Coronavirus in Maryland

Dozens Still Face Charges for Violating Maryland Emergency Orders

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Nearly 150 people are facing prosecution for violating the state COVID-19 emergency stay-at-home order this spring in Maryland, according to a review by the News4 I-Team.

Gov. Larry Hogan’s March emergency declaration made it a crime punishable by up to a year in prison for individuals to make nonessential travel or congregate in large groups.

According to the I-Team review, 112 prosecutions for violations of the order are filed in Prince George’s County court. The I-Team found those cases include alleged drunken drivers who were charged both with DUI and with violating the governor’s restriction on nonessential travel.   

Prince George’s County State’s Attorney Aisha Braveboy said the emergency order violation was added when police found impaired drivers who were not traveling to workplaces or essential shopping trips.

“We screen every case and where appropriate we’ll charge for violation of emergency order,” Braveboy said.

The cases reviewed by the I-Team include a driver who allegedly pulled his car to the side of Interstate 95 near Beltsville during rush hour in late April, then stood in one of the traffic lanes, triggering a series of 911 calls from other drivers.

In another case, a driver pulled over for operating under the influence, allegedly told state troopers he had consumed multiple shots of liquor and consumed a beer while hanging out a friend’s house before driving on the highway after midnight in mid-April.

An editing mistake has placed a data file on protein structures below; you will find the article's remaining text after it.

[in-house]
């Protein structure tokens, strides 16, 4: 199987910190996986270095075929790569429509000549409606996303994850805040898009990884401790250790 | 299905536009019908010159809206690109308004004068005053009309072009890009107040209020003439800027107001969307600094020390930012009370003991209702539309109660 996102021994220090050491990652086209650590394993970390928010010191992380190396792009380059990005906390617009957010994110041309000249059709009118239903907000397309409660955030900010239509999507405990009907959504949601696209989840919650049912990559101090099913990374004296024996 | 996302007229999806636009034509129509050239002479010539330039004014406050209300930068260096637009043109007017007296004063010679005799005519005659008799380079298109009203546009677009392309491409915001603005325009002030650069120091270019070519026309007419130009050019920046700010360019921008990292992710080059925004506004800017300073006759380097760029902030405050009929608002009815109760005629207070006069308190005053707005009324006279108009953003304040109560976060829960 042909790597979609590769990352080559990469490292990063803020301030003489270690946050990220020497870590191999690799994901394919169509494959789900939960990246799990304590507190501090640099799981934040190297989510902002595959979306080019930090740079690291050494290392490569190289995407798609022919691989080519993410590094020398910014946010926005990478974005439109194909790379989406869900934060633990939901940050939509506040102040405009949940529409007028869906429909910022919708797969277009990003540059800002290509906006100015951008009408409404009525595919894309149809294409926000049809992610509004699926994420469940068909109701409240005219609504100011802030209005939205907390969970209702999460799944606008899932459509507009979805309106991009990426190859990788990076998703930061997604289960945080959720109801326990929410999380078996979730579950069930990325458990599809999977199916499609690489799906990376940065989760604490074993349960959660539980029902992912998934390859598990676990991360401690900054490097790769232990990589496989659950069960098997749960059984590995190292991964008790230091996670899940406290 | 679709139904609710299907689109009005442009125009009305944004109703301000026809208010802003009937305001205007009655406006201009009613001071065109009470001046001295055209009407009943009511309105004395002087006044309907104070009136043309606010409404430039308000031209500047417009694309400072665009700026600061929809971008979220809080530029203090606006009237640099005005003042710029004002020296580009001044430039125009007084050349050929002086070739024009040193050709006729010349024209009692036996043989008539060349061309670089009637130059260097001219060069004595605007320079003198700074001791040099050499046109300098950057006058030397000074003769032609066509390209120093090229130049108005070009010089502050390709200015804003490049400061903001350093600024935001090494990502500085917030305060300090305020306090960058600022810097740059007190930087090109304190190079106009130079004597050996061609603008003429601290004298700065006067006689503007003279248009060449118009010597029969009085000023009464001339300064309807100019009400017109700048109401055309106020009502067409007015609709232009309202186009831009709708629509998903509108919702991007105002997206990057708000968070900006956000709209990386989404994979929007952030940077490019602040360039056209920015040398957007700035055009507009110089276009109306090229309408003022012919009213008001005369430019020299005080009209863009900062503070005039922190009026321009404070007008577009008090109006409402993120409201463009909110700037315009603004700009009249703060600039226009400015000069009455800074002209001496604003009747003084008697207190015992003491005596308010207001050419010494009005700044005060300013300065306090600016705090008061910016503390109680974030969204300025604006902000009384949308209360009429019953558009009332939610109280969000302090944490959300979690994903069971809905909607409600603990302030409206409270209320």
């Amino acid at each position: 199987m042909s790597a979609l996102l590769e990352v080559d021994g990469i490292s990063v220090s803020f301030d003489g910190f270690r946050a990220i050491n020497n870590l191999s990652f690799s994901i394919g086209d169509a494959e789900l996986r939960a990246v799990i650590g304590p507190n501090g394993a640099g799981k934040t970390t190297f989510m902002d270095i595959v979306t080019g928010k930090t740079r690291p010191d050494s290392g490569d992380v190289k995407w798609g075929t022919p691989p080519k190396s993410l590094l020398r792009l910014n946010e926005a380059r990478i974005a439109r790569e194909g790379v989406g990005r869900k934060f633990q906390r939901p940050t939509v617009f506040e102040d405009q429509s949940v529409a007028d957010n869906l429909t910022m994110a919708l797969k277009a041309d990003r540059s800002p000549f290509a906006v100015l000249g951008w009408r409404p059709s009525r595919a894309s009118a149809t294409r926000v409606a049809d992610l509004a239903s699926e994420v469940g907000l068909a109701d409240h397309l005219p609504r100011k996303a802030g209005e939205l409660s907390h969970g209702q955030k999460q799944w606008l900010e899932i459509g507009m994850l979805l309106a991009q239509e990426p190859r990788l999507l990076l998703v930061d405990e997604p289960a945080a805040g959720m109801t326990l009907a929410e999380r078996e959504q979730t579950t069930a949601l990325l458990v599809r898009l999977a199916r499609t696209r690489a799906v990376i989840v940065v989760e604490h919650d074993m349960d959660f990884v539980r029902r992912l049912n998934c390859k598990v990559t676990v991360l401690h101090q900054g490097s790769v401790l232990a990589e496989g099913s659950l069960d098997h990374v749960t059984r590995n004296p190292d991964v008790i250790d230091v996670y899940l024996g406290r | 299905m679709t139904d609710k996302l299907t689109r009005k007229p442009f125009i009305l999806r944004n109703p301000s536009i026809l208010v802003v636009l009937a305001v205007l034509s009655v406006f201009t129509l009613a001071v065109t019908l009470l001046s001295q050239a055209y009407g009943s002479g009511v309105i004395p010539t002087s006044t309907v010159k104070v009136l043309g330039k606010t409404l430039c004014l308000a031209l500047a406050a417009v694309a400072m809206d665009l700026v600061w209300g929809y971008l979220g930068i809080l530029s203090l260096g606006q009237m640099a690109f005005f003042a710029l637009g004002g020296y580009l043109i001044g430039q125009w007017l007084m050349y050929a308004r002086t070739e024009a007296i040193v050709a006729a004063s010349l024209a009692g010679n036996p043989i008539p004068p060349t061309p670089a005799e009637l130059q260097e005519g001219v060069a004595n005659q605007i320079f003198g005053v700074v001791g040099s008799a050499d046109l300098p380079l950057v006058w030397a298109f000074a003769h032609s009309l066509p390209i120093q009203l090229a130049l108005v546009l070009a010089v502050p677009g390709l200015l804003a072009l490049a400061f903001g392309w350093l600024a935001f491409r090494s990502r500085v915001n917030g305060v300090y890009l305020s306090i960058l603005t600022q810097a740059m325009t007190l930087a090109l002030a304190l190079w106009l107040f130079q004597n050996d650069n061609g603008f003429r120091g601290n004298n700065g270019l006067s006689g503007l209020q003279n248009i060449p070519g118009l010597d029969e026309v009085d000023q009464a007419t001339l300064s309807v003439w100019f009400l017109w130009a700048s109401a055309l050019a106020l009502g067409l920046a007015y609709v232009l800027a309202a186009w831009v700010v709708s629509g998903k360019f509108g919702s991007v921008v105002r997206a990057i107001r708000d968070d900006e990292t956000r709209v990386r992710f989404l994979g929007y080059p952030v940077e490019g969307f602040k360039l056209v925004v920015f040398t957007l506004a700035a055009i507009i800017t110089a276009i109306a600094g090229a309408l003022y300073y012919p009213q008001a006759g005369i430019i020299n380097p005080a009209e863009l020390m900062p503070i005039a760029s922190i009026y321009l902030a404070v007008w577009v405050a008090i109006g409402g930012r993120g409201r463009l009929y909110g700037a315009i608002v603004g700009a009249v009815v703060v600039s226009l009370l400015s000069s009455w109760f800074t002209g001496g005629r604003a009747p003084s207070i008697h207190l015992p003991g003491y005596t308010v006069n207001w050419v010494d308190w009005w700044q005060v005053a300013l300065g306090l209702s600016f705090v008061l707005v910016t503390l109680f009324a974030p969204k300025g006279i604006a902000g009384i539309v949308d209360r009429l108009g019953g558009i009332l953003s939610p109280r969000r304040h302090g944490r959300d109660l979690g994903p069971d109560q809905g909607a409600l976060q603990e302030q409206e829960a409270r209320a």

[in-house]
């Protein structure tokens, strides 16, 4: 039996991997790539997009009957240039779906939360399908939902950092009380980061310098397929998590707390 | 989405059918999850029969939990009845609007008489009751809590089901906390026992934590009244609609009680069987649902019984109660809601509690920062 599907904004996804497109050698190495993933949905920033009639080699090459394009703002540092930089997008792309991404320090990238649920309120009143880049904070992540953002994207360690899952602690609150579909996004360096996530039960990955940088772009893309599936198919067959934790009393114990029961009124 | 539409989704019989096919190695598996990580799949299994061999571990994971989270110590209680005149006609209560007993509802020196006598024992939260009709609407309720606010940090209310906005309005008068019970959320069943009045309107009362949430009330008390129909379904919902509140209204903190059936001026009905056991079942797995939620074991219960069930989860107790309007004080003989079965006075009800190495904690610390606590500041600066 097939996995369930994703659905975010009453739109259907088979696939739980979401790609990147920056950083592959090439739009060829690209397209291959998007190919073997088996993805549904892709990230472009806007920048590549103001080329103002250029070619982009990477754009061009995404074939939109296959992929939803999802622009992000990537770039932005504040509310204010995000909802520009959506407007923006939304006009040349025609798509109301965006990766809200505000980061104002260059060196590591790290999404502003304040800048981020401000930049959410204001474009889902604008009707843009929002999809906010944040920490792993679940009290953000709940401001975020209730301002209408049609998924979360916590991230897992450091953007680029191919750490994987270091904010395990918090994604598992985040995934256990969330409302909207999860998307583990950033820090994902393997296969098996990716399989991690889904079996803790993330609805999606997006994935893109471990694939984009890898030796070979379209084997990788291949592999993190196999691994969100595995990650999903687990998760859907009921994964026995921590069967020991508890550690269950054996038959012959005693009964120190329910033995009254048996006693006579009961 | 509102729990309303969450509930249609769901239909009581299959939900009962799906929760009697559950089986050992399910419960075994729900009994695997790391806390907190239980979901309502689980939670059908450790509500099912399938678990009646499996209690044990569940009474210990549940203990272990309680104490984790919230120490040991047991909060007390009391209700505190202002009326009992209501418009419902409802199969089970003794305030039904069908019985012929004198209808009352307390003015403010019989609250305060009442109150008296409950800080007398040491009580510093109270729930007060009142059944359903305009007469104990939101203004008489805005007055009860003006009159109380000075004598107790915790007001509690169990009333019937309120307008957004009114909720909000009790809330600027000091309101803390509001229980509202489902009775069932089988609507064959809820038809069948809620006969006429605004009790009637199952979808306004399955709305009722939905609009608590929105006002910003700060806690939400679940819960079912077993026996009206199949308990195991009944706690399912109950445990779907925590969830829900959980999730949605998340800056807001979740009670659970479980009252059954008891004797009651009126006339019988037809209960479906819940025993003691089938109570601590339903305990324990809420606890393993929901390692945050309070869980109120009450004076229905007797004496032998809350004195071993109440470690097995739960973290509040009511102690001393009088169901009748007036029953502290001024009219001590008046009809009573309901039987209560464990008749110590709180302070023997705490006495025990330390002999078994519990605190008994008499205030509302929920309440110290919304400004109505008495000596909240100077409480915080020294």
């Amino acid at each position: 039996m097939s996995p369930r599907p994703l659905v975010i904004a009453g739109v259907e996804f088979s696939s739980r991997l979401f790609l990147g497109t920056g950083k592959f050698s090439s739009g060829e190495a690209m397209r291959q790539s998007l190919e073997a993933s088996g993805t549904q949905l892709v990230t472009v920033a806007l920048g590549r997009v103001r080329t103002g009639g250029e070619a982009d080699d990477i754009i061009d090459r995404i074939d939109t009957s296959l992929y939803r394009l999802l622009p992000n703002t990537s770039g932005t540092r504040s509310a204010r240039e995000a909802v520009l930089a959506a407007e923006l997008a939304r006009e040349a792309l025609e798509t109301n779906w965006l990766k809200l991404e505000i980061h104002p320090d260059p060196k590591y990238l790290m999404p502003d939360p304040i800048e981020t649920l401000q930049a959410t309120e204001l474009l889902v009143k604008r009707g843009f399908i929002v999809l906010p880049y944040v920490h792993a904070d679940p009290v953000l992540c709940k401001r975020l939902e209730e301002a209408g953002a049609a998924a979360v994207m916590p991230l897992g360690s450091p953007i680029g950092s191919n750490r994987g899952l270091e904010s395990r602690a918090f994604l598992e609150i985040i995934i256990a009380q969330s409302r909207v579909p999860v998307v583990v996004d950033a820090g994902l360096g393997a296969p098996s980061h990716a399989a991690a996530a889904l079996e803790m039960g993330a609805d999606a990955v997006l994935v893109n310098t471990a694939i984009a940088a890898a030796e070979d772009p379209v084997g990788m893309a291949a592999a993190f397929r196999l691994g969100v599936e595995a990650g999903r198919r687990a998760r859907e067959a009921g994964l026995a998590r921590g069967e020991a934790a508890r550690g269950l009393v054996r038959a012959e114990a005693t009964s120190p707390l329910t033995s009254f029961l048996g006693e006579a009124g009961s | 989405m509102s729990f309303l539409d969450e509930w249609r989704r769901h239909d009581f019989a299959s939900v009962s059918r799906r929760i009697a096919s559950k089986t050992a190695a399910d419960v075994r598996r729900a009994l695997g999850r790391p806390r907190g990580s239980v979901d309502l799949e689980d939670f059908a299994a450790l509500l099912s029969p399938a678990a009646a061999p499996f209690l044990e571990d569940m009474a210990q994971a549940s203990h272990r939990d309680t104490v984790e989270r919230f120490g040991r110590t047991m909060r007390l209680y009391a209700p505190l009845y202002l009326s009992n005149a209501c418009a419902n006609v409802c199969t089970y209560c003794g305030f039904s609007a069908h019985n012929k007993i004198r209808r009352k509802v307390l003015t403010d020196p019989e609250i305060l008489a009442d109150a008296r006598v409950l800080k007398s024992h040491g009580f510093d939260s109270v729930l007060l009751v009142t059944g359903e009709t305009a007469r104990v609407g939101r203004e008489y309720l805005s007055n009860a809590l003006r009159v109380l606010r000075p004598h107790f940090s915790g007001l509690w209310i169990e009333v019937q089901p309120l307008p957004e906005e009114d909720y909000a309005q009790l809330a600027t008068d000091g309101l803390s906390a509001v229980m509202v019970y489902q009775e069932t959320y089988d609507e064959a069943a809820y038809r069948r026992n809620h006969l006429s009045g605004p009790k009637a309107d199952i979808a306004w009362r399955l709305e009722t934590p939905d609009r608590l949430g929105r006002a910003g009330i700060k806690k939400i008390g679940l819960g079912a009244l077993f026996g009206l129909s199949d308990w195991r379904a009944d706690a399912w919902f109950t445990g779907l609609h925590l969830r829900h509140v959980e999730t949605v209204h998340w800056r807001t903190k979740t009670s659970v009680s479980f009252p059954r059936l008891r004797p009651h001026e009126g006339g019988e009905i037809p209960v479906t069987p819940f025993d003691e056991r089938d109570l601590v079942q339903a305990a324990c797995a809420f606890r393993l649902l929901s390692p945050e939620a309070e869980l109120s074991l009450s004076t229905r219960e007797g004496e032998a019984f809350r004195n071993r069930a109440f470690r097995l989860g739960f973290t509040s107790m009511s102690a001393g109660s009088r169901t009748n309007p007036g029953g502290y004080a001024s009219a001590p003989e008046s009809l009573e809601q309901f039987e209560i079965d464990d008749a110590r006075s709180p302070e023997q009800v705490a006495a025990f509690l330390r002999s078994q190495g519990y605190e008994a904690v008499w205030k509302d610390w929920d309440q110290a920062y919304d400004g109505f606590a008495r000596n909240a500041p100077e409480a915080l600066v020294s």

The I-Team also found four prosecutions for violations of the state’s emergency order in Anne Arundel County. In two of the cases, people were charged with carrying drug paraphernalia during a traffic stop after hours outside a hotel along Riva Road.   The police report said one of the two claimed to the officers to have the coronavirus, then coughed in the face of one of the officers.

Anne Arundel County State’s Attorney Anne Colt Leitess said the county received more than 70 complaints of violations in April but resolved most without arrest.

“There wasn’t an interest in charging people, there was an interest in getting people to comply,” Leitess said.

Maryland State Police told the I-Team they also sought out “voluntary compliance” before recommending or issuing criminal citations against people for violating the emergency order.

In a Cecil County case, prosecutors said the owner of a dockside bar in Port Deposit was charged with violating the emergency order after disregarding a state police warning about crowding outside the restaurant. In April, the Cecil County state’s attorney charged the owner of Lee’s Landing Dock Bar for allegedly allowing a crowd of 70 to gather outside the building.   

The charge was dismissed Monday. A spokesman for the restaurant said they briefly closed, then reconfigured to allow social distancing, provide food service outdoors and prevent exceeding capacity limits.  

Reported by Scott MacFarlane, produced by Rick Yarborough, and shot and edited by Steve Jones.

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